With Bold Knife and ForkPosted: 2022/03/25
Fisher, M.F.K. With Bold Knife and Fork. G.P. Putnam and sons, 1968.
Reason read: March is Food Month.
Fisher is one of the best known and well loved food writers of the last century. When I told someone I was reading With Bold Knife and Fork her immediate reaction was a one word exclamation, “love!” And speaking of love, I loved, loved, loved some of the snarky phrases Fisher used. Here are a few, “…floating dunghill of lassitude, corruption, dirt, and whatever evil I have ever recognized as such” (p 171), “Stuffed with prejudices” (p 287) and “culinary monkey” (p 291). But, back to the “plot” of With Bold Knife and Fork. Fisher will walk you down a myriad of memory lanes with food and how it related to her childhood or the social norms of the day. It was amusing to think of a very young M.F.K. Fisher as a child hearing the siren’s song and feeling the pull towards decadent food. There is a definite humor to her storytelling. I had to laugh when she talked about a pressure cooker and how “it should never be used by a person taking tranquilizers or alcohol for his own reasons, or one with a fever or the deep blues” (p 164). There is also a didactic nature to Fisher. I appreciated learning the difference between preserves, conserves, jellies, jams, honeys, and marmalades.
As an aside, what is so special about offal? Everything But The Squeal and With Bold Knife and Fork both offer pretty descriptive passages on the “delicacy.” Can is ask? The phrase, “tuck into.” Is that the act of starting to eat or the actual consumption of food?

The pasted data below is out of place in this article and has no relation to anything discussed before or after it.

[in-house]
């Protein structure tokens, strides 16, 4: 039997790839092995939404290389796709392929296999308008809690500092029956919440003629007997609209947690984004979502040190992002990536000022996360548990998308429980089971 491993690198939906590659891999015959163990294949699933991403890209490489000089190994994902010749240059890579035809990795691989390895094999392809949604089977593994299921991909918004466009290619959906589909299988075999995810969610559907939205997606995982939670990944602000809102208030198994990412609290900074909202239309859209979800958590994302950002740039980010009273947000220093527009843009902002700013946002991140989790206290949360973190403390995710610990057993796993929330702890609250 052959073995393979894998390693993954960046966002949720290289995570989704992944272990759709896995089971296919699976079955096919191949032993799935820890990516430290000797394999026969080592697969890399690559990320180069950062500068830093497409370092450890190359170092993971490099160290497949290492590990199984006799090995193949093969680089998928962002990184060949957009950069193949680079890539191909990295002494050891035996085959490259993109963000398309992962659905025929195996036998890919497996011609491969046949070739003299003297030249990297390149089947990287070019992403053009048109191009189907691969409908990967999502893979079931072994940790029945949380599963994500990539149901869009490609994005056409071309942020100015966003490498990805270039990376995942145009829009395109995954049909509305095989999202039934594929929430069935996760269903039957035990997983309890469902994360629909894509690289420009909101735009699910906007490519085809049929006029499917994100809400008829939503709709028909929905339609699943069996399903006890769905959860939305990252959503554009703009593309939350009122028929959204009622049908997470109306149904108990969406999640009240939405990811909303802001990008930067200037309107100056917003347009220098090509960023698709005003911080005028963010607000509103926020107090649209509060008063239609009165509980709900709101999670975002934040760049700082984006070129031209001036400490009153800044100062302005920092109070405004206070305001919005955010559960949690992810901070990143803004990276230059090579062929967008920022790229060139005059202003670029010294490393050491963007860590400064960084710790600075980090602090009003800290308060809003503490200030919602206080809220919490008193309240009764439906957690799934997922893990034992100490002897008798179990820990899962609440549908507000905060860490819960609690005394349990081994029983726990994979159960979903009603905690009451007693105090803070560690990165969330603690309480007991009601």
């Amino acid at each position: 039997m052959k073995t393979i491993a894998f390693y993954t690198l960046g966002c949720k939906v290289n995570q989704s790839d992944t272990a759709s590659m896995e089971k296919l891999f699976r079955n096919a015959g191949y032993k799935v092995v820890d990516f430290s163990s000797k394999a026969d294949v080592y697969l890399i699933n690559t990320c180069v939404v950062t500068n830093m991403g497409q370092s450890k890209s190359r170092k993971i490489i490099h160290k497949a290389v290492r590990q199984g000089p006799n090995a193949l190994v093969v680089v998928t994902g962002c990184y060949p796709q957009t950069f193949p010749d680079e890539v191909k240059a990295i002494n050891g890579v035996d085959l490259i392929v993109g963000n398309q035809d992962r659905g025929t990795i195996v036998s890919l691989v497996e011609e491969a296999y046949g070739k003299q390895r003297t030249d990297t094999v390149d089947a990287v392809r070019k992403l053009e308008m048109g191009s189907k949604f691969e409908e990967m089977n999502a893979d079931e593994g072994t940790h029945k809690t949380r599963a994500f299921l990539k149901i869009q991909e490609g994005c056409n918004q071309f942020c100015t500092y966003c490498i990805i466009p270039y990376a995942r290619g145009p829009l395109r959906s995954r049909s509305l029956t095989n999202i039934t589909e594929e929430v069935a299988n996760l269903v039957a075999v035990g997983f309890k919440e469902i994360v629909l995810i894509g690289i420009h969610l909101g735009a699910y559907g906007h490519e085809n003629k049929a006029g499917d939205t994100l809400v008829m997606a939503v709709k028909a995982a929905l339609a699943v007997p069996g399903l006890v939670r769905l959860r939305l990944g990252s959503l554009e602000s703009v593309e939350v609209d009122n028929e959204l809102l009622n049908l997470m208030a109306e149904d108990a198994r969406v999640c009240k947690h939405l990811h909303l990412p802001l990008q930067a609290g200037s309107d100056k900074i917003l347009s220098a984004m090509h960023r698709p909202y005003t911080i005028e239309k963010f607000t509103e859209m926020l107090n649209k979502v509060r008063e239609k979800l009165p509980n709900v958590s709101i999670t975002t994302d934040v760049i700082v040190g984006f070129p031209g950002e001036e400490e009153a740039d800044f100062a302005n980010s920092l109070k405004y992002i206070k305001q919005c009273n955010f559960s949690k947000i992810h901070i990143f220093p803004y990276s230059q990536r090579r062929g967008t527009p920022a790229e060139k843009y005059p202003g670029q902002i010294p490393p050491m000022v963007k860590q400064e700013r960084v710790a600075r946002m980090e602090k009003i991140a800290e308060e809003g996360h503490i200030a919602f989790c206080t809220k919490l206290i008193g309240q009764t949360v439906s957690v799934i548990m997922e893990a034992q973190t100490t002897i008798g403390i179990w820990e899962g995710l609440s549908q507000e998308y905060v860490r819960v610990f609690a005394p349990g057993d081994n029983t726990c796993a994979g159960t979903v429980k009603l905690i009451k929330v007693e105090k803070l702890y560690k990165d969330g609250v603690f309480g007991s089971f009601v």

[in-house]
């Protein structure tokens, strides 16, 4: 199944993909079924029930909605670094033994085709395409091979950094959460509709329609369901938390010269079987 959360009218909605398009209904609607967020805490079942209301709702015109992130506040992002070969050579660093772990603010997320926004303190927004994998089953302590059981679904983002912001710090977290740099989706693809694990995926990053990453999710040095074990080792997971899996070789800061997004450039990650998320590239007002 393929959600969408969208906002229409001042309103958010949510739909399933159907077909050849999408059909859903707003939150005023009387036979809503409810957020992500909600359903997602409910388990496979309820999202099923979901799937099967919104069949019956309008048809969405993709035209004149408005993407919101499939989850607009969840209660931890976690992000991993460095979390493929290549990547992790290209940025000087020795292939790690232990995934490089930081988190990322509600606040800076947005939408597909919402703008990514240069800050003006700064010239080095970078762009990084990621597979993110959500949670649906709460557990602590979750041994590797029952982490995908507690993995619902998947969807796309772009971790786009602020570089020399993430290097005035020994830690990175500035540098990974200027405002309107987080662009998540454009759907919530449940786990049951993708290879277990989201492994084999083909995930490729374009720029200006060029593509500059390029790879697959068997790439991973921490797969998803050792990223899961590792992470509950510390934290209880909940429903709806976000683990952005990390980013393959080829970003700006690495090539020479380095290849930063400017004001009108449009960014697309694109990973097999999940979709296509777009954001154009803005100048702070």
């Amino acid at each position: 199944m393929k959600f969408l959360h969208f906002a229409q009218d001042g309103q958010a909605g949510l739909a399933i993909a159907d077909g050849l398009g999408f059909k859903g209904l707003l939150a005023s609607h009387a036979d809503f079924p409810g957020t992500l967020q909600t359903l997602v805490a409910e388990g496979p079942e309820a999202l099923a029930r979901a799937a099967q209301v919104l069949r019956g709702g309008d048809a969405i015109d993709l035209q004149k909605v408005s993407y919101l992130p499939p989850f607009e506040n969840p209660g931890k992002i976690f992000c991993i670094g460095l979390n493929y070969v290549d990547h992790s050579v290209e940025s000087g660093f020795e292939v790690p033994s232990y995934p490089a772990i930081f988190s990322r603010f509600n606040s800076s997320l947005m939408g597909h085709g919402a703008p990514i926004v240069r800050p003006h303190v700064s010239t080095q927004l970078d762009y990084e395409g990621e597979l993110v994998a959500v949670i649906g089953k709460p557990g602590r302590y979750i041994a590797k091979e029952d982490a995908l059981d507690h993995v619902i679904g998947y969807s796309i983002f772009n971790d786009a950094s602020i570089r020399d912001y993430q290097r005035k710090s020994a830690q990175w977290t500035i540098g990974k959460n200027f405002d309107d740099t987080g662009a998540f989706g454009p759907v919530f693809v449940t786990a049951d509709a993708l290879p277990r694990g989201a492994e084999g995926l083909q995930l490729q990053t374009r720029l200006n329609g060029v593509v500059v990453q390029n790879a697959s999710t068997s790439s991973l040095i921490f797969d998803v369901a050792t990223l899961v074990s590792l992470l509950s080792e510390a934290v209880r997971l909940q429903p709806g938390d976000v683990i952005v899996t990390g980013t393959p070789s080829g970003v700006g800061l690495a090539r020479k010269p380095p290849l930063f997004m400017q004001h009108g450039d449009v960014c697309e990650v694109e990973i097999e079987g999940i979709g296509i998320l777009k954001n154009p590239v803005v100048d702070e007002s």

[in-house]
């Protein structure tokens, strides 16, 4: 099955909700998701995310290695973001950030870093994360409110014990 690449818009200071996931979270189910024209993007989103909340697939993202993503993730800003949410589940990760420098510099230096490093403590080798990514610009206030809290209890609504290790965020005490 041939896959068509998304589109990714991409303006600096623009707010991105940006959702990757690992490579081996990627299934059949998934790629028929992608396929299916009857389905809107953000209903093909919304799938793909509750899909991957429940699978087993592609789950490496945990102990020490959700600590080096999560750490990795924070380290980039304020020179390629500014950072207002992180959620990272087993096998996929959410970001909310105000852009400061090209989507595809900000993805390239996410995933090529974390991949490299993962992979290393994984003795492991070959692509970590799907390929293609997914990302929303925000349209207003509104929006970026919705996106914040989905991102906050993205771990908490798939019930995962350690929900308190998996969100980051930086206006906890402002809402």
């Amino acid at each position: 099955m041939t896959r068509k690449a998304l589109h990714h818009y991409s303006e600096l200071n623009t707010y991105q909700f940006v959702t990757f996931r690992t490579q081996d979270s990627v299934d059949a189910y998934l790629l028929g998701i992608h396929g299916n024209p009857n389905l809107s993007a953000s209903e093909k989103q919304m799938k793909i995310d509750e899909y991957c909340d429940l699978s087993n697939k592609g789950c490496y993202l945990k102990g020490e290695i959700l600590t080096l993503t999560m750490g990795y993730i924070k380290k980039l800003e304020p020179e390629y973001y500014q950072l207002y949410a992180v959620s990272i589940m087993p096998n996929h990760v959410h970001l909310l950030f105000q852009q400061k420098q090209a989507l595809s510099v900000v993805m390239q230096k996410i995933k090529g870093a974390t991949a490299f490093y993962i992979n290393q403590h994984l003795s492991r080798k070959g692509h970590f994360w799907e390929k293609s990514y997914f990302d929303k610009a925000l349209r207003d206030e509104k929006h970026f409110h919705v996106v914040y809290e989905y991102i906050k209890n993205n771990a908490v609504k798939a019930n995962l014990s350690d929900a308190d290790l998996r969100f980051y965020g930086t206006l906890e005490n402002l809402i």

Last off-topic observation: the quote reminded me of an episode of This Is Us, “We are so conditioned to this threat of the Secret Ingredient, and this acceptance of trickery, that even honesty has become suspect when we are brash enough to ask for recipes” (p 292).
Author fact: Fisher is a self-professed soy addict.
Book trivia: More memoir than cookbook, With Bold Knife and Fork offers 140 interesting recipes.
Favorite quotes, “Rice can be cooked in two basic ways, right and wrong” (p 79). Not helpful. Not helpful at all. Another quote, “There is a mistaken idea, ancient but still with us, that an overdose of anything from fornication to hot chocolate will teach restraint by the very results of its abuse” (p 99). One last one, “I like tomatoes but can skip them when I know I should for other people’s dietary or emotional reasons” (p 157), and last one “It is hot as the hinges of hell’s front door…” (p 302). the devil in me wanted to ask what about hell’s back door?
Playlist: “Gladly the Cross-Eyed Bear” and “W.S. gilbert’s “Patience.”
Nancy said: Pearl said writing about food is how Fisher expressed her love.
BookLust Twist: from Book Lust in the chapter called “Food for Thought” (p 91).